Posted on 09 Apr 2019 by L Coulsen

Yakuza Kiwami

The Defence

Developer: Sega
Publisher: Sega
Genre: Action, Adventure
Platform: Consoles, PC
Review copy: Yes
Release date: 19 Feb 2019

The Prosecution

OS: Windows
CPU: Intel Core i7 3470 @3.2 GHz
AMD FX 6300 @3.5 GHz
VGA: Nvidia GeForce GTX 560
AMD Radeon HD 6870
HDD: 22 GB
DirectX: 10
Controller: Full
Mod Support: Unknown
VR: No
FOV Slider: No
FPS Lock: 120+

The Case

Twelve years ago, the Yakuza series first arrived in the west, introducing an entire generation of nascent weebs to the dark, digital underbelly of Tokyo. Offering up a rich, thoughtful, and in places very odd crime drama that many still insist the medium of video-games simply cannot pull off. More recently the game was completely remade from the ground up and now has made its way to our beloved PC. So, let’s dive right in and see how it holds up.

The Trial

It’s worth pointing out, this is not my first time around with Kiwami. I’ve gone through the entire story, including a rough and tumble with good ole Amon, on the PlayStation 4. I mention this, because I noticed a few differences with my experience on the PC. I can’t be entirely certain if it’s due to the port, or just my greater familiarity with the game and its systems, but the combat seems to be far better balanced now. We can talk more on that later though.

The basic premise is that Kiryu Kazama, a mid-ranking yakuza, is arrested for murdering the boss of his family. Spoiler (but not really): he takes the fall for a friend who shoots the boss after he attempts to force himself on their mutual friend, Yumi. Ten years later, Kiryu is released from prison to find things radically different from when he left. His friend, Nishikiyama, is now head of his own family and has become a very ruthless, self-serving career criminal. Meanwhile, Yumi has not been seen for ten years. Thus leaving Kiryu to effectively fend for himself.

Luckily, Kiryu Kazama is an absolute beast of a man who can effectively and nigh effortlessly solve any problem that comes his way by repeatedly punching it in the dick. Thus, of course, being the main focus of the gameplay. The story plays out over a series of chapters, mostly consisting of going to a new location and punching everything until it stops moving. Though there are side quests to do along the way, most of which also consist of drop-kicking people into orbit. If that makes the game sound kind of boring, believe me, it really isn’t.

This is just my way of saying 'hello'.

There is a rather hefty roster of different skills and four fighting styles to choose between, allowing each match of fisticuffs to be a lot more varied than might first appear. On paper at least, see, this is what I was talking about with the balancing issue; Kiwami uses a similar system to that found in Yakuza 0, also running on the same engine. However, where that was built with the combat switching as a core mechanic, Kiwami seems to have been developed with returning players in mind, ramping up the difficulty to keep things challenging.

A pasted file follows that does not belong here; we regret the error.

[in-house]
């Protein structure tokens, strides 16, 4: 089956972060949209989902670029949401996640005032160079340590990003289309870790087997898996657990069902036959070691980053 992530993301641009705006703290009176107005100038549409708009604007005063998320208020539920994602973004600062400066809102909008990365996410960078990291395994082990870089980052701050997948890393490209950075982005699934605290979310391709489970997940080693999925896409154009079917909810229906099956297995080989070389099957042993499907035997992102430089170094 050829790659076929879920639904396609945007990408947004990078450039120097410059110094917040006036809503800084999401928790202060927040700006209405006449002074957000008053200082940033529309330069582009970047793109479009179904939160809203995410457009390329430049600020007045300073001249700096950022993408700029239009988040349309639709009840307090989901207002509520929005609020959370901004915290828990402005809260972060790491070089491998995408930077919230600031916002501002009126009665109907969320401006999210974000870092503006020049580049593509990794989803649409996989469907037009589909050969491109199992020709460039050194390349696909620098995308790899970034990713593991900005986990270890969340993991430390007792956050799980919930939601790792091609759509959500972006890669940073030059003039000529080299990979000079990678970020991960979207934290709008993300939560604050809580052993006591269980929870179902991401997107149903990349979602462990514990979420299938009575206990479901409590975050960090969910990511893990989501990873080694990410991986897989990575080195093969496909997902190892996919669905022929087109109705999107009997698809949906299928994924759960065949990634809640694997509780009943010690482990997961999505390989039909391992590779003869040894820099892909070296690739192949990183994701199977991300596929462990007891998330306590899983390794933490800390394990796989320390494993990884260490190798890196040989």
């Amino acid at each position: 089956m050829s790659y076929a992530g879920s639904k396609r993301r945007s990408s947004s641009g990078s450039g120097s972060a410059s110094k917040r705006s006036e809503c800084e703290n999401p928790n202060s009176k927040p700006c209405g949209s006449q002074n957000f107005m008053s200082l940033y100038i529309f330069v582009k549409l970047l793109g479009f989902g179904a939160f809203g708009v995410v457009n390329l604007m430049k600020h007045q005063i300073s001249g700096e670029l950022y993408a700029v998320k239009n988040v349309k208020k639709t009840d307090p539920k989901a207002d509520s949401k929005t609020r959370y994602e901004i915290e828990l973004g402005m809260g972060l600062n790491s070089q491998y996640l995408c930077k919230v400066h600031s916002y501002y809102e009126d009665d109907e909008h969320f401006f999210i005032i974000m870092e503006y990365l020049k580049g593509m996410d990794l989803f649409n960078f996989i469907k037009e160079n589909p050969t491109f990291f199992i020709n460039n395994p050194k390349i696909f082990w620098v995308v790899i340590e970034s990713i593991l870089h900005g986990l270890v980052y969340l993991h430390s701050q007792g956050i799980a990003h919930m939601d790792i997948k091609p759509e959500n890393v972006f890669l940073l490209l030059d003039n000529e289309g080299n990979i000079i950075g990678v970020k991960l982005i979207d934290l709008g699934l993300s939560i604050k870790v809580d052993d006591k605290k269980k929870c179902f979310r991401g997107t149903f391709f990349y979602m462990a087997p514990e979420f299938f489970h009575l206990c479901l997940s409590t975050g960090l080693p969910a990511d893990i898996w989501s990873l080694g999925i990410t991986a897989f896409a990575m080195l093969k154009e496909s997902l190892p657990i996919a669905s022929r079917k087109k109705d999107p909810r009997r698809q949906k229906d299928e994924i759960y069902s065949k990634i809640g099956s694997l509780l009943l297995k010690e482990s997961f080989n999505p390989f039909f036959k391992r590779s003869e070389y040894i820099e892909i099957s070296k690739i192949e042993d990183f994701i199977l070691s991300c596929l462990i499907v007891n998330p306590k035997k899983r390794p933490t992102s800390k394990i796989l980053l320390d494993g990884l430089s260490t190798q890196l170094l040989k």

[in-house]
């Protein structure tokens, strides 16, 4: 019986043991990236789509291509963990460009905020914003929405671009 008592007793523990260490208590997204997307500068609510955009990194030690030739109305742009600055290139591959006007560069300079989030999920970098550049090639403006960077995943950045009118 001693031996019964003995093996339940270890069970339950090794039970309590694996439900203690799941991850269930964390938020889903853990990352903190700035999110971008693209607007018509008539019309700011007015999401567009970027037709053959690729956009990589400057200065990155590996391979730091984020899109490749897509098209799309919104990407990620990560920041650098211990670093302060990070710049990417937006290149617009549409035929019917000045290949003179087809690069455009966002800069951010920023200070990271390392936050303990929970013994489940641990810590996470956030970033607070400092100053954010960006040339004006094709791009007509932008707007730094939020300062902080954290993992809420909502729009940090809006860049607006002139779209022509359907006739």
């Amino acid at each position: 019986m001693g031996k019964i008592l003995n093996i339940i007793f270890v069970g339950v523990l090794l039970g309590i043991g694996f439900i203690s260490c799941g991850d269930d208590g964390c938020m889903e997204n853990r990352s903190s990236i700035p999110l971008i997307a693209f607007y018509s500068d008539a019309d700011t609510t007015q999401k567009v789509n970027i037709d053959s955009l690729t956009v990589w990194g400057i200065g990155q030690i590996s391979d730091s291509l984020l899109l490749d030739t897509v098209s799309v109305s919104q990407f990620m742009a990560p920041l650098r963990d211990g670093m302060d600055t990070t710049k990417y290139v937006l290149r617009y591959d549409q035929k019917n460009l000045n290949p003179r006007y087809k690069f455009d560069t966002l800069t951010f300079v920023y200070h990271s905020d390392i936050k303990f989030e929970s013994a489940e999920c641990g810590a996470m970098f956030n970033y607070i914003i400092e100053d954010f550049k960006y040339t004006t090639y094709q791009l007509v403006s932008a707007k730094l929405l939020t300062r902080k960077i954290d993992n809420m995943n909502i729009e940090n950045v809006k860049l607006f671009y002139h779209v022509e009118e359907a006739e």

Unfortunately, rather than playing to the strengths of what was already a solid, if a little clunky, fighting system. The approach this time has just been to make enemies faster and throw more of them at you at once. Those two elements working against each other to almost entirely negate three of the fighting styles from being of any use, apart from during very specific moments. Because everyone is just so damned fast, if you’re not using Rush (your own fastest fighting style) you are playing it wrong.

This became most apparent to me, during a drag out brawl in a Chinese restaurant. In the kitchen area there are just so damned many enemies, with even the largest and slowest of them seeming to move like lightning. Leading to several minutes of being stuck in a corner, bounced around from one enemy to another without any chance to escape. Because being hit also now negates your ability to dodge…almost. The worst part of this is that the amount of damage being done, by this stage, was so negligible to make it feel like I was fighting against a swarm of ants.

It's just a flesh wound.

The final boss fight of the stage, which should have been the real challenge, was then a complete breeze. Despite the fact it was multi-stage, and for a while he was spinning around like a madman with a pair of massive swords. Not having to worry about someone slapping me on the arse, however, made it far easier to bait him into a big swing which gave me time to chip away his health quite dramatically. It’s a really fun fight actually, it’s just such a huge grind to get to and is only one of several examples.